In the year 2012 the Club was entertained by a talk about the plans for the development of a centre for history, culture and the arts to be based upon the estate of Preston Hall, a large country property near Stockton on the banks of the Tees. It was already the depository of a number of heritage collections and was to be developed and presented to the public as a museum reflective of local life, history and culture. The speaker told us that we should plan to revisit it in some seven year’s time when the development was completed.
Christine Hutchinson arrived to tell us of the progress made in its development in the past seven years. With a brief recap of the origins of the property and its key personalities, its current ownership and management. Christine, as Collections Manager for the Trust, took us into the workings of the museum, telling us how the project had progressed to transform the storage and presentation of the artefacts to accord with modern interpretation of what a museum should be and do in the 21st Century.
She stressed first that the museum was not just a repository of odd items of legacy. Her team of researchers and curators handle the Preston Hall collections of over 100,000 items which have been identified and numbered on the computer database. The record identifies where within the property each item is stored. Each has to have a library record of its provenance, age and category. Preservation, maintenance and cleanliness of the artefacts are vital aspects of the work, notably by a team of volunteers. Her second concern was that the Museum should work to attract the public, to enable them to explore and relate to the artefact. Items must be presented to the public in an informative way – beyond the small printed card in the glass cabinet – so that the items can be touched, held or used . So the storage unit must be able to yield its artefacts on instant demand. Show case design, its staging, its lighting and its colour have to tell a story. The museum is not just to enable students to write their dissertations. Rather it seeks to be open particularly to young people, via schools, to explore their history and culture..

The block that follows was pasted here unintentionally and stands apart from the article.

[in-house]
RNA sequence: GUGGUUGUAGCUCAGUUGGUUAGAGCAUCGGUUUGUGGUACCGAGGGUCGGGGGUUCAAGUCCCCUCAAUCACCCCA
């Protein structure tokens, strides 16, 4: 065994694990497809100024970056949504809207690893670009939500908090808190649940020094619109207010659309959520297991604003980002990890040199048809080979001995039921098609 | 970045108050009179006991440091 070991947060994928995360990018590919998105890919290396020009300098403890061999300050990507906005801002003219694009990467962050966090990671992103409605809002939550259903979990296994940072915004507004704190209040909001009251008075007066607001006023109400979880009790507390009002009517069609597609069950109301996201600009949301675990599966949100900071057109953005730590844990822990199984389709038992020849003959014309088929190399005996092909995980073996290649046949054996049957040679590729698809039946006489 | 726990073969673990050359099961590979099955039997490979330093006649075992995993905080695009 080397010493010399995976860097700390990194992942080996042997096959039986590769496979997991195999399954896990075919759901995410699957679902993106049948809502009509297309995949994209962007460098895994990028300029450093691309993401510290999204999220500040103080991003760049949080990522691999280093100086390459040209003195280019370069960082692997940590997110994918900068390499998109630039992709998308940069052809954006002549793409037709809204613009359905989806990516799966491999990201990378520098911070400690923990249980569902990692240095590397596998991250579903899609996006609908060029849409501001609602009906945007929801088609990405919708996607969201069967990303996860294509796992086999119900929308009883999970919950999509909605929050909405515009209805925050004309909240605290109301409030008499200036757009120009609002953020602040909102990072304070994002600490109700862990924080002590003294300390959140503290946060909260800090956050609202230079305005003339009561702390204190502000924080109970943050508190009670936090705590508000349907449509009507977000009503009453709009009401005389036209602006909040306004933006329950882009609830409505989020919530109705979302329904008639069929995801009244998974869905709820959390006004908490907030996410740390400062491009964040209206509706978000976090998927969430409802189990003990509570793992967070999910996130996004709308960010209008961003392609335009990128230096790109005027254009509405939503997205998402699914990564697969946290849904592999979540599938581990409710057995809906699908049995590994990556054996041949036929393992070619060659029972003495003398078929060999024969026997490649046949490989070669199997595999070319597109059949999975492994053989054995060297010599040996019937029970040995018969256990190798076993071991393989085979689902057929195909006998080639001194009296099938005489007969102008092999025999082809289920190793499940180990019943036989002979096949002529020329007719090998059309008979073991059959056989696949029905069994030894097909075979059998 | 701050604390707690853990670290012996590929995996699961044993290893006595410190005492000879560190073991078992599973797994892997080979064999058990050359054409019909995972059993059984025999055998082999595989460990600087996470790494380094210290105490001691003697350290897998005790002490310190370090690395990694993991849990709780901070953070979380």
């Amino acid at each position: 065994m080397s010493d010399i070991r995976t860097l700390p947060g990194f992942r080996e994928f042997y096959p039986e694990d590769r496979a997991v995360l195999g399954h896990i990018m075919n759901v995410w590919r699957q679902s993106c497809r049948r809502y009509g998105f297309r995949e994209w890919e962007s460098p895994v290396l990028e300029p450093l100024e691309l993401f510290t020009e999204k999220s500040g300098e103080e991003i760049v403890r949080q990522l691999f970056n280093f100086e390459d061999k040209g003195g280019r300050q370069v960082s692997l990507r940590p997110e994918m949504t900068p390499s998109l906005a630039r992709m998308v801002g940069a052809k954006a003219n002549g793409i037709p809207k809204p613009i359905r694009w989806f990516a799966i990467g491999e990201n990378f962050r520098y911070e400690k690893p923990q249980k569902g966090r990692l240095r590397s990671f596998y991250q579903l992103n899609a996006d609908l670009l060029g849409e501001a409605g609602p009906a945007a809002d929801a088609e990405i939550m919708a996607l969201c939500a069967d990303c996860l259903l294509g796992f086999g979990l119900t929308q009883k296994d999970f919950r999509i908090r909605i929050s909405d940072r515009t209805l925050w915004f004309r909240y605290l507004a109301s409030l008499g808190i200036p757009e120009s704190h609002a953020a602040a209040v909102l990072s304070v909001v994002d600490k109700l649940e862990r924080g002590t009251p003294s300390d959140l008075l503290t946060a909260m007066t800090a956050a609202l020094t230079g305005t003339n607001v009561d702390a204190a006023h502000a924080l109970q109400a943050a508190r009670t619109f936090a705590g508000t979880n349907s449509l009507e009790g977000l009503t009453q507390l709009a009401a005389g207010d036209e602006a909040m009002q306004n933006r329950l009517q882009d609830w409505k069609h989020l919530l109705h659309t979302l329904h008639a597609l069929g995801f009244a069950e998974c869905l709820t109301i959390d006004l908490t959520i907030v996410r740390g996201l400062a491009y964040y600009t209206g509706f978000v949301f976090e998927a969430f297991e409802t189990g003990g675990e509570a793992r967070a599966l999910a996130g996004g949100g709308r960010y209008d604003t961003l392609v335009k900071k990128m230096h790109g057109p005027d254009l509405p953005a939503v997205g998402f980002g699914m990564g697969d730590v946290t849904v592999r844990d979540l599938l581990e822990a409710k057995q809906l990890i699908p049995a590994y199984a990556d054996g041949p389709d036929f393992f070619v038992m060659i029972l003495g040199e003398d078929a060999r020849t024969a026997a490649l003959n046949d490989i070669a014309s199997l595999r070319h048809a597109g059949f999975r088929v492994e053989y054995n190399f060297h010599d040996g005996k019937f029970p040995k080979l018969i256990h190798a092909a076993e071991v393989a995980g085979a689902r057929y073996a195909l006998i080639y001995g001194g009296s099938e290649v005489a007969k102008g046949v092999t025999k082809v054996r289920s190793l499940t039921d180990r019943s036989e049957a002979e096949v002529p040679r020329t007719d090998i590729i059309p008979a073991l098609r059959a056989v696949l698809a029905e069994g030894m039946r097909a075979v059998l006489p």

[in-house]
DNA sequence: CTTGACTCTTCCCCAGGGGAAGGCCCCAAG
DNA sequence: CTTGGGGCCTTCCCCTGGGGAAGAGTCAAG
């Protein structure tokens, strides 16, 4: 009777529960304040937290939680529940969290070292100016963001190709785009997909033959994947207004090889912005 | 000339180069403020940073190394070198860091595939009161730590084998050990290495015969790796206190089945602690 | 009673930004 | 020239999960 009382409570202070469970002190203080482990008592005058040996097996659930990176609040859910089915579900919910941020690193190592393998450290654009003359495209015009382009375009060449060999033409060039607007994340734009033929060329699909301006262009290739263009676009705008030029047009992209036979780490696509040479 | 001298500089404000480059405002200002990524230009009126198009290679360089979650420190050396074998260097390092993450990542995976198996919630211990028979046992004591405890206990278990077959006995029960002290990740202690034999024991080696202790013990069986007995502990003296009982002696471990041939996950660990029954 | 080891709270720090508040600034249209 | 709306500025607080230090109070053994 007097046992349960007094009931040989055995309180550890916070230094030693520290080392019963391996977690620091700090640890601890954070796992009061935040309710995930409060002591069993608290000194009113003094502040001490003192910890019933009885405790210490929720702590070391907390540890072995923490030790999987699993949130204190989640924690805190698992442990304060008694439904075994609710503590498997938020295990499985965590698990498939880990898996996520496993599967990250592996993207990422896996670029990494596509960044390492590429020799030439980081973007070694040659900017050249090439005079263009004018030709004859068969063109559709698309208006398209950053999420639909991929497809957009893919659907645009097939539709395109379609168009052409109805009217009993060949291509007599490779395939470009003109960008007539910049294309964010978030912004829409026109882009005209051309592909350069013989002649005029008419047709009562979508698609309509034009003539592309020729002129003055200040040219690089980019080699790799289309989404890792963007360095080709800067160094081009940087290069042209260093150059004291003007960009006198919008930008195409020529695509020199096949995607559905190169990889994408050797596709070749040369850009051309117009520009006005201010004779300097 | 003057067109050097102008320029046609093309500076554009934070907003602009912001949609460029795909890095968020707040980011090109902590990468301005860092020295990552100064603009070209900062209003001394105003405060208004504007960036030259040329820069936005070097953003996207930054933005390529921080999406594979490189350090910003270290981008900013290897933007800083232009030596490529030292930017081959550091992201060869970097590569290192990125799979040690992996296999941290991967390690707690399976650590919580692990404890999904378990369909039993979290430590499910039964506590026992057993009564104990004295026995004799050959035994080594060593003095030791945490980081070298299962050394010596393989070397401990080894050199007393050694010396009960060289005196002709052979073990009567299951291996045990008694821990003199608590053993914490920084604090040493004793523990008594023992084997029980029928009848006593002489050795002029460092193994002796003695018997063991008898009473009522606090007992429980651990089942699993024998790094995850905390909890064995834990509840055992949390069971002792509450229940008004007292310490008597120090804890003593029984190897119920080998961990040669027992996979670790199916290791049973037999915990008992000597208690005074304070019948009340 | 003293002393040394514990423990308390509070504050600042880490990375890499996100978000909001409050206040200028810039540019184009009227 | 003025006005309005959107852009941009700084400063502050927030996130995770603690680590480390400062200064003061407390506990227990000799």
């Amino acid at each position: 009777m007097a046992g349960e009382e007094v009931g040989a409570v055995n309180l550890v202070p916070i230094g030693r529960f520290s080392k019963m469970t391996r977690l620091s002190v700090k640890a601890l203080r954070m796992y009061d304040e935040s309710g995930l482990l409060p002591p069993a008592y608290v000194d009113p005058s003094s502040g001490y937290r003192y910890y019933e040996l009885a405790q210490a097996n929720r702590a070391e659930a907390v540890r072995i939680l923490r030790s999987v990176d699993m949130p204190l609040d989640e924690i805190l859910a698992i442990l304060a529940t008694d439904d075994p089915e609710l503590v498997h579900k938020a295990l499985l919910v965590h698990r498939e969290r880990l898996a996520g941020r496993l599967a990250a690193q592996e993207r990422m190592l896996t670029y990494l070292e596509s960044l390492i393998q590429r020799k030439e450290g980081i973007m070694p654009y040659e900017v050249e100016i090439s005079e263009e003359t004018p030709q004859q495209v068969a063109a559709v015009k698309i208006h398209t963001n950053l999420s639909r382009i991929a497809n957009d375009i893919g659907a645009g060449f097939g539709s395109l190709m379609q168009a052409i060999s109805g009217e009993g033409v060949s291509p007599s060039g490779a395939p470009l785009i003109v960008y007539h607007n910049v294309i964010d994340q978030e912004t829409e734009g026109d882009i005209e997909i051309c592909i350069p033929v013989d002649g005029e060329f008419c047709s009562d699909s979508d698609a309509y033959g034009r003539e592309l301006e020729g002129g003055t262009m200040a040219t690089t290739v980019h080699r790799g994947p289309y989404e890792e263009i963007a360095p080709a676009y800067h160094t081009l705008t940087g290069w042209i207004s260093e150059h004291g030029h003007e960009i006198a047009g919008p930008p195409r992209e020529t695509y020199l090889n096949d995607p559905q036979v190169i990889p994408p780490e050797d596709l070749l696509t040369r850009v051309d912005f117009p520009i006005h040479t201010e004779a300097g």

Preston Hall is now well capable of handling major exhibitions, and works with other museums to celebrate the geography, the industry, the peoples and their heritage.
Christine’s talk was hugely informative, enabling members to see the workings of an organisation in a time of radical change.